Update on olaparib in ovarian cancer
Prof Jonathan Ledermann - University College Hospital Medical School, London, UK
This year I presented the updated survival results of Study 19. Study 19 is a trial of olaparib, a PARP inhibitor, that’s given as maintenance therapy in patients with platinum sensitive recurrent serous ovarian cancer. This trial was originally designed to look at the effect of maintenance in this trial but we then looked at the subgroup of patients who had a BRCA mutation and saw that the progression free survival was significantly improved in patients with a BRCA mutation. This has led to the licensing of the drug through the EMA and many other jurisdictions in the world.
So today what I did was to present the updated survival, this is the third update we’ve had on the survival, with an additional three years of follow-up. What that showed was that there was a significant improvement, a clinically significant improvement, in survival, a median difference of 4.7 months. It did not meet the criteria, the strict criteria, of clinical significance because of the alpha that had been used up on the previous interim analyses. But there are several reasons to believe that that difference of 4.7 months in the median is clinically significant. Firstly, the time from the patients entering the trial to beyond progression, the next time they started treatment was increased by 9.4 months on olaparib. So these women had a much longer time before they needed to have more chemotherapy.
Then we looked at another exploratory endpoint called the time to the second subsequent treatment. What that means is that after progression patients will have another line of chemotherapy and then at some point they will progress again. And what one wants to see is whether the effect of the drug is maintained into the second progression and indeed it is with a significant hazard ratio showing that the effect of olaparib continues beyond progression. Now, the reason that’s important is because it is quite difficult in many trials, particularly in ovarian cancer where patients live a long time after the trial drug, to show a difference in overall survival, a significant difference in overall survival, even if there’s a difference in progression free survival. One of the reasons for that is that patients often cross over to the experimental drug and, even though it was not licensed at the time, these patients with a BRCA mutation entered other trials with a PARP inhibitor and that has a confounding effect on overall survival. So to demonstrate a significant improvement in the time to second subsequent treatment really adds weight to the overall survival data.
The third way in which we feel encouraged by the results is that the trial closed to recruitment in 2010, the follow-up is now a median of 5.9 years. 15% of the patients with a BRCA mutation are still receiving the drug after five years of therapy. Now that is an exceptionally long time for patients with recurrent ovarian cancer. Even those with the BRCA wild-type, 12% have been on the drug for at least five years.
So these two observations, albeit in a small population, 15% and 12% of the trial population, indicate that for some of these women this drug provides a benefit for a very long period of time.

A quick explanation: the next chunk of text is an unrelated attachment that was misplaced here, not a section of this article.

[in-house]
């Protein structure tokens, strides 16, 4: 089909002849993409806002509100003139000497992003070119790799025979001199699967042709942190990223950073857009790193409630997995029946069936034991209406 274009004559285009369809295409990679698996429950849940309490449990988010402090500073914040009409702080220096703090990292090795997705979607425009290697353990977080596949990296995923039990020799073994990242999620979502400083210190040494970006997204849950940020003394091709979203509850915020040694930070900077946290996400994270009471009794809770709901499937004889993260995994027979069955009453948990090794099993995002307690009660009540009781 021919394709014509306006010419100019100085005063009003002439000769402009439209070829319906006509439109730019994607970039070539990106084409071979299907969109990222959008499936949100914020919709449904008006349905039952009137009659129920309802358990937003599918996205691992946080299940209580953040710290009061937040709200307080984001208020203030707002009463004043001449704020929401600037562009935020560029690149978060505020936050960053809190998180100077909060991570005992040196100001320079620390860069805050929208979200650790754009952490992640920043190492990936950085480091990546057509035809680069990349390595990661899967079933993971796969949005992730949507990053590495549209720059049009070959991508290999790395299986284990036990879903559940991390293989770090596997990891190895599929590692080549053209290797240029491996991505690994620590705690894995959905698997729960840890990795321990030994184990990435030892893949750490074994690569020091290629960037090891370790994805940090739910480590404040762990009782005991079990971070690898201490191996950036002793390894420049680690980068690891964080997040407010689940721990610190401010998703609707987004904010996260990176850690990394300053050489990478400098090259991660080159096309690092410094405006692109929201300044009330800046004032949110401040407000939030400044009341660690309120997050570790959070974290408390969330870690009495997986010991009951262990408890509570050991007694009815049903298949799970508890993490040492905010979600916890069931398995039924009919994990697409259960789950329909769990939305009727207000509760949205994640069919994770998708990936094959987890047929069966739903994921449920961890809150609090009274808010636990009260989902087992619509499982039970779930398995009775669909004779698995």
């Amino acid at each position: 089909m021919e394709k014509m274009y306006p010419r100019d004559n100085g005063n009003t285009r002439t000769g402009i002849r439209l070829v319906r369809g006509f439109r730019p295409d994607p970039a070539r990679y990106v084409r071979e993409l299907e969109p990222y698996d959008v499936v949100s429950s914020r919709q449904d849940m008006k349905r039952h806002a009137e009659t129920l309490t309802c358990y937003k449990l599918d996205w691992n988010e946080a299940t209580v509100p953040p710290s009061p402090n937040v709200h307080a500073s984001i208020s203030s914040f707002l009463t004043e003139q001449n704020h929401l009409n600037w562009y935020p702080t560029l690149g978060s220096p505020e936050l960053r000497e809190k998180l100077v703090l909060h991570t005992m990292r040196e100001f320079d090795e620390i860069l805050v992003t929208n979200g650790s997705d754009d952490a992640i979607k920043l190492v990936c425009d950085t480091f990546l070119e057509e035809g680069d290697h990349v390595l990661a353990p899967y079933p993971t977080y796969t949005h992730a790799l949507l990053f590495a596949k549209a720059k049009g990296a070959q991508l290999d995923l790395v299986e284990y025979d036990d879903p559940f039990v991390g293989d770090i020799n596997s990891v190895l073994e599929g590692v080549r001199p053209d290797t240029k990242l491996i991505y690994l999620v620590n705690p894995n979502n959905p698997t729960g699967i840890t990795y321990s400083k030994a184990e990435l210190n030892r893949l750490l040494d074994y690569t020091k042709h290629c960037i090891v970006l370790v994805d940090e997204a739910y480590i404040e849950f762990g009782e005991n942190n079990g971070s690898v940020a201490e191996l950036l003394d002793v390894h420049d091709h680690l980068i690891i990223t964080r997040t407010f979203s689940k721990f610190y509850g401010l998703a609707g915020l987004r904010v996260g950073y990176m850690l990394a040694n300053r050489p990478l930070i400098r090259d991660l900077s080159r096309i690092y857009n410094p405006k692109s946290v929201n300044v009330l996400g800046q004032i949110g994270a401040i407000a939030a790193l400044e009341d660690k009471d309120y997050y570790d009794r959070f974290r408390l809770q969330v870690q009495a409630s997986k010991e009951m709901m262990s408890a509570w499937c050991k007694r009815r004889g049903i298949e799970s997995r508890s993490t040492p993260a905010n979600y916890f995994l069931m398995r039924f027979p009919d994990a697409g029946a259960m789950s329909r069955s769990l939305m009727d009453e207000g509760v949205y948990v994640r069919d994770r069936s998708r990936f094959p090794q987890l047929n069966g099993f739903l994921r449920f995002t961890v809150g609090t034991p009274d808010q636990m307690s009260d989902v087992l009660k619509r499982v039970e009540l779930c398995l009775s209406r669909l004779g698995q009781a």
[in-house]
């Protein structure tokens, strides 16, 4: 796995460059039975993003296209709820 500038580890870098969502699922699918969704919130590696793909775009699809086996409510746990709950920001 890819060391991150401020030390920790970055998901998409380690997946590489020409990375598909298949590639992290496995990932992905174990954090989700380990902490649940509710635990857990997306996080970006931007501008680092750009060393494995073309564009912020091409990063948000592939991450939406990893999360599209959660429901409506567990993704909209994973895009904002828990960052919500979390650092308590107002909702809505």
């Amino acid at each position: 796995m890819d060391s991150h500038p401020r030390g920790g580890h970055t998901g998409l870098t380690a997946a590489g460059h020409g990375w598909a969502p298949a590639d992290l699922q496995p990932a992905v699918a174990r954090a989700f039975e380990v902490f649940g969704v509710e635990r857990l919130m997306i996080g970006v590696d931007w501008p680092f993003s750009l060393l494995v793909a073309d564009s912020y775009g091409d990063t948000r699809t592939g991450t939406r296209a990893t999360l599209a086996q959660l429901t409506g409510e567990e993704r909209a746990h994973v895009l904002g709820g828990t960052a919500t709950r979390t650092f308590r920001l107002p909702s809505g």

One of the concerns that always comes up when you start weighing up, for example we were talking at a press conference yesterday about a gain of a few months in patients, how that weighs against the cost of the medicine in question and then also any associated toxicities. Have you had any reports or any anecdotal evidence about the cost of the olaparib?
If we look at the cost issue of olaparib first, the drug is now licensed in Europe as maintenance therapy and it is a very expensive drug. Some jurisdictions within Europe are allowing patients to access this provided they have a BRCA mutation, others such as the UK, NICE has allowed it not in the second line but only the third line. So there are limitations depending on the country because it is an expensive drug. Of course that is something that has to be taken into consideration. But I would add that this drug is the first drug that we’ve had in ovarian cancer that targets a specific genotype of patient. So, whereas many of the drugs, many of the expensive drugs, are given to all patients with the disease here we would only use the drug in a fraction of patients, around about 18% of patients, who carry a BRCA mutation. So that immediately, as far as the global effect or the global cost of a treatment in the disease, makes it relatively cheaper because you’re only targeting a small group. Nevertheless, it is an expensive drug and we have to accept that for the moment.
As far as the toxicity is concerned, this is a particularly important question because this is a maintenance therapy and patients need to take this for a long period of time and, as I mentioned, some of these patients are on for about five years or more. What we saw was no worrying late toxicity signals in this trial so the common toxicities of nausea, fatigue and anaemia that we see with this drug, which are usually manageable, very few patients stop the treatment because of toxicity, were similar in the early part of the trail compared to those women who carried on for more than two years. So there were no late cumulative toxicities. There’s one toxicity that has been discussed quite a lot which is the development of myelodysplastic syndrome and acute myeloid leukaemia, there were three cases in the trial, two of them were in patients taking olaparib and one taking placebo. So actually we don’t think it’s a particularly big problem with this drug. It’s obviously being monitored but we know patients who have ovarian cancer who have a BRCA mutation who have chemotherapy are more prone to MDS and AML.